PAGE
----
3. TERMITE FARTS ARE A SIGNIFICANT SOURCE OF GLOBAL EMISSIONS.

A black-and-white illustration of a termite farting
Ethan Kocak

They’re not as bad as cars or cows, but termites fart a lot, and because they are so numerous, that results in a lot of methane. Each termite only lets rip about half a microgram of methane gas a day, but every termite colony is made up of millions of individuals, and termites live all over the world. All told, the insects produce somewhere between 5 and 19 percent of global methane emissions per year.

4. FERRETS ARE SURPRISED BY THEIR OWN FARTS.

Ferrets are quite the fart machines. They not only let ‘em rip while pooping—which they do every few hours on a normal day—but they get particularly gassy when they’re stressed. The pungent smells are often news to their creators, though. According to the book, “owners often report a confused look on their pet’s face in the direction of their backside after they audibly pass gas.” And you don't want your ferret to get really scared: Their fear response involves screaming, puffing up, and simultaneous farting and pooping.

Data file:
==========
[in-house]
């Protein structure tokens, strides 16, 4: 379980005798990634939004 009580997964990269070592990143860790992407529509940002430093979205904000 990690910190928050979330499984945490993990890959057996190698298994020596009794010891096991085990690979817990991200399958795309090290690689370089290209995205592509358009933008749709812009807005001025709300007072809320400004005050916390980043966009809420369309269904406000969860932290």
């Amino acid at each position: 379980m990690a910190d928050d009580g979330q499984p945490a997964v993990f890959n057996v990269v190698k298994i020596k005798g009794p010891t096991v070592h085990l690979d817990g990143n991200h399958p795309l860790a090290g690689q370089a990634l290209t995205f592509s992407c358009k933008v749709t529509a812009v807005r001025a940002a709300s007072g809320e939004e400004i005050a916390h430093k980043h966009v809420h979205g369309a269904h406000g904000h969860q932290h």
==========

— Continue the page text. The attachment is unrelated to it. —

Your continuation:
5. A BEADED LACEWING’S FARTS CAN BE DEADLY.

A black-and-white illustration of a beaded lacewing standing triumphantly over a prone termite
Ethan Kocak

A winged insect known as the beaded lacewing carries a powerful weapon within its butt, what Caruso and Rabaiotti call “one of the very few genuinely fatal farts known to science.” As a hunting strategy, Lomamyia latipennis larvae release a potent fart containing the chemical allomone, paralyzing and killing their termite prey.

6. WHALE FARTS MAKE QUITE THE SPLASH.

A black-and-white illustration of a whale farting above water while a woman on a boat speeds behind it
Ethan Kocak

As befits their size, whales produce some of biggest farts on the planet. A blue whale’s digestive system can hold up to a ton of food in its multiple stomach chambers, and there are plenty of bacteria in that system waiting to break that food down. This, of course, leads to farts. While not many whale farts have been caught on camera, scientists have witnessed them—and report them to be “incredibly pungent,” as Rabaiotti and Caruso tell it.